Conversely, a reduction in break-up risk to 10% would lead to a slight appreciation of the EUR versus the major G-10 currencies. Once again, we do not find any statistically significant effect on the EUR/CEE crosses (HUF, PLN, RON, CZK), with the estimated betas being very small. This may simply reflect the close ties of these economies to the Euro area and the fact that CEE central banks have adjusted policy in the past to prevent sharp changes in their currencies.
7. Finally, our measure of the probability of a ‘macro flight to safety’ (FTS) event in the Euro area currently stands at 0.6%. This low level implies an asymmetric bias for the EUR around the French election. On a market friendly outcome in the first round, the FTS indicator is likely to remain below 1%, and there would be no impact of flight to safety dynamics on the EUR. However, in the event of an unfavourable outcome, we estimate that the EUR would depreciate by between -0.13% and -0.24% against safe-haven currencies (USD, JPY and CHF) for each 10pp increase in the likelihood of a Euro area ‘flight to safety’.
If a victory for Ms. Le Pen were large enough to trigger a definitive ‘flight to safety’ event in France (i.e., an increase in the probability of entering an FTS from 0.6% to 100%), the EUR could depreciate by -1.2% against USD, -1.1% against CHF and -2.2%
against JPY (over and above the effects captured by changes in interest rate differentials) based on this framework. Indeed, these effects are smaller than our estimates under the previous two indicators: election probabilities and the Sentix index.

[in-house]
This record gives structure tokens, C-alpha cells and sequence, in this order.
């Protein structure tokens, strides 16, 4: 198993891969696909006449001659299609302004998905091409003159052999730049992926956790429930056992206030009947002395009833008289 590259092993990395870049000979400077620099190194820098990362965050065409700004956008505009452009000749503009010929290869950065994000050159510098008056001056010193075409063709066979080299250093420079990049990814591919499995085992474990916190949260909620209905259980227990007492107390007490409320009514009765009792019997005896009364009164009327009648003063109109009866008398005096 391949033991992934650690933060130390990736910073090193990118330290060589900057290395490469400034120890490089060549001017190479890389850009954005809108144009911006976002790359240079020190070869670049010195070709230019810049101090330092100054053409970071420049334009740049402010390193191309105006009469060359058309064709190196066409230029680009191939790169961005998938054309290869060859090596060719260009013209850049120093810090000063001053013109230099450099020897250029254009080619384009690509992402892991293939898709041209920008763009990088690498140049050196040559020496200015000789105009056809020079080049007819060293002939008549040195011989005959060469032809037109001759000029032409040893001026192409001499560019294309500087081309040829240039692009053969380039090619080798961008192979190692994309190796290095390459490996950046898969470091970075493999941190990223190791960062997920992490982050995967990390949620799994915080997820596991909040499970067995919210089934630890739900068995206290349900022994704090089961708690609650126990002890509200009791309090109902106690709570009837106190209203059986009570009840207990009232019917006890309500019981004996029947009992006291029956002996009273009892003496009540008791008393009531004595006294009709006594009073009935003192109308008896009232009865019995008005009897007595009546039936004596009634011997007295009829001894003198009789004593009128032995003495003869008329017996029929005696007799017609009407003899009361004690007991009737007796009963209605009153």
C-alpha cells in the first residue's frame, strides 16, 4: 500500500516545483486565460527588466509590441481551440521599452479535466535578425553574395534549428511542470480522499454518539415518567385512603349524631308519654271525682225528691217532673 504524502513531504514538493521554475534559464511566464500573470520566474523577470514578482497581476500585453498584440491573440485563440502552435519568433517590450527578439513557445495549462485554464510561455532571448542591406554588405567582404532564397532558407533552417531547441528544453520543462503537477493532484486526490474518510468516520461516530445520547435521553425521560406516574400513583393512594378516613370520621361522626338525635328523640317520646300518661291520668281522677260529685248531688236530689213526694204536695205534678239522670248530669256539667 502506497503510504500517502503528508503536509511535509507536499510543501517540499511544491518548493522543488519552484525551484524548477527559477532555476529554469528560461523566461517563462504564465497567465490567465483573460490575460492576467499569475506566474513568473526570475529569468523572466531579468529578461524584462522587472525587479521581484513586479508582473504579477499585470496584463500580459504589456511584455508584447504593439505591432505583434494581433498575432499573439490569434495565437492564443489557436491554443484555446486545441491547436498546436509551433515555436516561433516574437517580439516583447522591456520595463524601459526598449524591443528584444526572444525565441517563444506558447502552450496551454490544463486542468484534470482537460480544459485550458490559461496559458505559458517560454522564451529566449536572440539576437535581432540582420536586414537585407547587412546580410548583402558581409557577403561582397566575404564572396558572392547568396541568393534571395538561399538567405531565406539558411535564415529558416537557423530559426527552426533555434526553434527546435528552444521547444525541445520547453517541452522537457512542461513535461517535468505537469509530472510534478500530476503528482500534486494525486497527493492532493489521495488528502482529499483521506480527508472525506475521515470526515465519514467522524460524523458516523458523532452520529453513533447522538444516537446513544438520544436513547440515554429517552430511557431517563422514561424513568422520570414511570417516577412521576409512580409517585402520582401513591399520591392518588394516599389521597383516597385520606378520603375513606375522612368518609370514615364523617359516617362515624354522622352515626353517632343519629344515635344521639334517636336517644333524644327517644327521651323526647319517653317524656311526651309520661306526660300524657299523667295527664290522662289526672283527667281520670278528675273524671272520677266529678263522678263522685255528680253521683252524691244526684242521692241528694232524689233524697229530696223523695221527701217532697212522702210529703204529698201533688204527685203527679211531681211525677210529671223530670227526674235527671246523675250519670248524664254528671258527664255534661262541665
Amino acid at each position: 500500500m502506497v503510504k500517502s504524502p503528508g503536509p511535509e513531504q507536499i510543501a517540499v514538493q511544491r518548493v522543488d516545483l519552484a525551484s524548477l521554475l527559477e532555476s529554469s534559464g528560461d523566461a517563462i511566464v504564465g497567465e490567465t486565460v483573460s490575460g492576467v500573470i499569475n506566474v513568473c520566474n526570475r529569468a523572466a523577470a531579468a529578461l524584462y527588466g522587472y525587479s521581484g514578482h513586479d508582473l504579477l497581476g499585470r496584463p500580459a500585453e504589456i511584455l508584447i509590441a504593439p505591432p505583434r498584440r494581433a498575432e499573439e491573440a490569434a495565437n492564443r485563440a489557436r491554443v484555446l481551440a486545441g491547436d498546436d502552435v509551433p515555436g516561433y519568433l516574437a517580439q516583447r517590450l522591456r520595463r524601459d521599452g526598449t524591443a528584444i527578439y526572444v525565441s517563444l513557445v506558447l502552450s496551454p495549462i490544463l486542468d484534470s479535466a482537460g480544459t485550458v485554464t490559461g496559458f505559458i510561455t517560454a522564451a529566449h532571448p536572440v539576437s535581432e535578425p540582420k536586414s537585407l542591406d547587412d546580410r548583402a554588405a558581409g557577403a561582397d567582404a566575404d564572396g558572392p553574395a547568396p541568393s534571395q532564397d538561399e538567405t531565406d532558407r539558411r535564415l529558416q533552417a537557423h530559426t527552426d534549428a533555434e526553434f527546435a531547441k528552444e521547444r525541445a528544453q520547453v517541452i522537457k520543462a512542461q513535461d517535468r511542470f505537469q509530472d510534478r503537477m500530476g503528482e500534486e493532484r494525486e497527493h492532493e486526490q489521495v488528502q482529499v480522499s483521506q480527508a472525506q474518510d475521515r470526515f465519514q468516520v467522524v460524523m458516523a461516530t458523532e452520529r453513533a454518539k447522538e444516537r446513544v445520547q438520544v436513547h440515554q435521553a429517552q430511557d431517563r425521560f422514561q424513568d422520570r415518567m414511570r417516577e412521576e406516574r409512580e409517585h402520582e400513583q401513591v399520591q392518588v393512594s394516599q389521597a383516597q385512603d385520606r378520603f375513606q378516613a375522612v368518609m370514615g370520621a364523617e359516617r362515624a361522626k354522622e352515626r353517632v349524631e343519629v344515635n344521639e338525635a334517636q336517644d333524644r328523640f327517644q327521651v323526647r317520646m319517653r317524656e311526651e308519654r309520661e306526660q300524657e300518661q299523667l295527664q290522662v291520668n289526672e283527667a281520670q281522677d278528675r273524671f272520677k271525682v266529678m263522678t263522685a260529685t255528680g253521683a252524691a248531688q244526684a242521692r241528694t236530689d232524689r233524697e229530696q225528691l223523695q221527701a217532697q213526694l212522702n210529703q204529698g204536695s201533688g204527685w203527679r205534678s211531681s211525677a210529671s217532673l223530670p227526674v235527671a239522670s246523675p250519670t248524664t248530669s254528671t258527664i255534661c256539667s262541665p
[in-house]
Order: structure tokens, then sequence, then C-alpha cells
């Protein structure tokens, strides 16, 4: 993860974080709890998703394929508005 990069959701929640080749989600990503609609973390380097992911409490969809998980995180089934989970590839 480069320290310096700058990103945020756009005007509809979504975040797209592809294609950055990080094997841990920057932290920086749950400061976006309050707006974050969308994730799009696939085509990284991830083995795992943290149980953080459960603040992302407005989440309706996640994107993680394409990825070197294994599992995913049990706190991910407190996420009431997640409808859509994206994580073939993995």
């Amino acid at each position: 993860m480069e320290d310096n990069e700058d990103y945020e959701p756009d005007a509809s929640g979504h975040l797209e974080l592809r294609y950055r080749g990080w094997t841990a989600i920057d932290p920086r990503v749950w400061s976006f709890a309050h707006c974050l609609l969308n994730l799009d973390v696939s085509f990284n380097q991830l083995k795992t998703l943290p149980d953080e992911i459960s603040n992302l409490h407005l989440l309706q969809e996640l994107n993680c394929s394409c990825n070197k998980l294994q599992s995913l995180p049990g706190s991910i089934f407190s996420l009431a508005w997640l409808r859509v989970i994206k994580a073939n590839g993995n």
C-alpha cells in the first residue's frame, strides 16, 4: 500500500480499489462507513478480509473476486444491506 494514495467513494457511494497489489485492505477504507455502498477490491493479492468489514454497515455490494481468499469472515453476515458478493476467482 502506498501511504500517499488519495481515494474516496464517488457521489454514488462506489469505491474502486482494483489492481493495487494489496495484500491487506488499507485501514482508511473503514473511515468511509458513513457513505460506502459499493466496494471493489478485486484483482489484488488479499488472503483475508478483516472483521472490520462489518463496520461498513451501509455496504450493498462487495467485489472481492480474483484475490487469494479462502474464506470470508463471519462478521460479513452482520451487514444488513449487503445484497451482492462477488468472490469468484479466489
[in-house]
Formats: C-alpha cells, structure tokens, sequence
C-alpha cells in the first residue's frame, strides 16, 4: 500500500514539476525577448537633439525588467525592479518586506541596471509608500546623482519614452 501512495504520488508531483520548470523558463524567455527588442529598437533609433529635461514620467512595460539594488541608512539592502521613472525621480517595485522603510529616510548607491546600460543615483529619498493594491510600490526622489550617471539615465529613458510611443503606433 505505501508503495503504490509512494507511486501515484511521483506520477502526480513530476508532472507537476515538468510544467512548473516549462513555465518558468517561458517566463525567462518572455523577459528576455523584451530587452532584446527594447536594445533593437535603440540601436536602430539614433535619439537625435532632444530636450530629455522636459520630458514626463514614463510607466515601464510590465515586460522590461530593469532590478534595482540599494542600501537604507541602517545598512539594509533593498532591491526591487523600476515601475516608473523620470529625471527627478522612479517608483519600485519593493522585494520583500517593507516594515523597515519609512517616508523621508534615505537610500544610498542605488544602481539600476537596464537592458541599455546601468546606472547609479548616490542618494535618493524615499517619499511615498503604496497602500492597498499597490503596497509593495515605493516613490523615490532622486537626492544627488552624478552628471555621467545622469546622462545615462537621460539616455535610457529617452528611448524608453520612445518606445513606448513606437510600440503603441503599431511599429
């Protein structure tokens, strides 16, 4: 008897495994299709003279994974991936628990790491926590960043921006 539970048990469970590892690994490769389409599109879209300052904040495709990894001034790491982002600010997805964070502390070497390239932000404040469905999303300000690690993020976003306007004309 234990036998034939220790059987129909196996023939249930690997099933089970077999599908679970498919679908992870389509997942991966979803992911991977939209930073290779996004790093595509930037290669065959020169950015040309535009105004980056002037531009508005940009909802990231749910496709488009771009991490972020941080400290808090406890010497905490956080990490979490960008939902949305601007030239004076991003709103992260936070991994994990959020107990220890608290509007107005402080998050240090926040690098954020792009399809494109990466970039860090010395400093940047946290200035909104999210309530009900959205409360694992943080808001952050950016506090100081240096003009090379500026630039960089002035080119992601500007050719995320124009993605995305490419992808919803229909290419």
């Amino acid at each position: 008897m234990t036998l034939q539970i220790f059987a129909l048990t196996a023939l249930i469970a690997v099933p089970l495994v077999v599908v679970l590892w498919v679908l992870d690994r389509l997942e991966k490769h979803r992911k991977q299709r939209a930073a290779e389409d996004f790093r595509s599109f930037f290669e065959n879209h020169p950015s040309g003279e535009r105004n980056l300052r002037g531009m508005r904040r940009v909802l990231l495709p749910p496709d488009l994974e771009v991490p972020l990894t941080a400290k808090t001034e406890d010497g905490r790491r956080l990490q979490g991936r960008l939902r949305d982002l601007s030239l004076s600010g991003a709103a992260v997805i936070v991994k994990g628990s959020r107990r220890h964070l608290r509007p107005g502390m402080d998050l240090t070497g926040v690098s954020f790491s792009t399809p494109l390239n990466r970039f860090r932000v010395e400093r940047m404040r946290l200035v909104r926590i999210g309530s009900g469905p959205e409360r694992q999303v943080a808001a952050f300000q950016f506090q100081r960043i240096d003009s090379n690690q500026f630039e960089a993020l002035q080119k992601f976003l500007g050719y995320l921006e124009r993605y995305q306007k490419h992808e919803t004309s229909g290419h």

One possible explanation is that the two variables (the Sentix Index and FTS) measure different risks. Indeed, the correlation between the monthly average of the flight to safety indicator and the Sentix index is just 14% over the sample starting in June 2012 and there are several periods (including this year) when the Sentix index has increased substantially but the FTS index has not, and vice versa.
8. In summary, our analysis suggests that an increase in the probability that investors assign to a break-up of the Euro area that is close to its peak in July 2012 could push the EUR about 5% lower versus the USD and the JPY, effectively pushing EUR/USD close
to parity. The potential upside following a market friendly outcome of the French electionwould likely be much smaller given the market’s benign pricing of Euro area break-up risk currently, and given little evidence that we are in a ‘flight to safety’ regime, which
would be the case should Ms. Le Pen win the French elections. That said, how negative and persistent the market reaction will be also depends on the policy response, which, however, is unlikely to be as straightforward as in the aftermath of the Brexit vote, when the ECB supported Italian and Spanish spreads by buying more sovereign bonds. This time, the political constraints posed by France leaving the Euro area could also constrain the ECB, as some members of the Monetary Union will likely be concerned about Target 2 imbalances in a scenario in which a break-up of the Euro area becomes a realistic threat.
Marketing communication : This document has not been developed in accordance with legal requirements designed to promote the independence of investment research and its author(s) is/are not subject to any prohibition on dealing in the relevant financial instrument ahead of the dissemination of the marketing communication.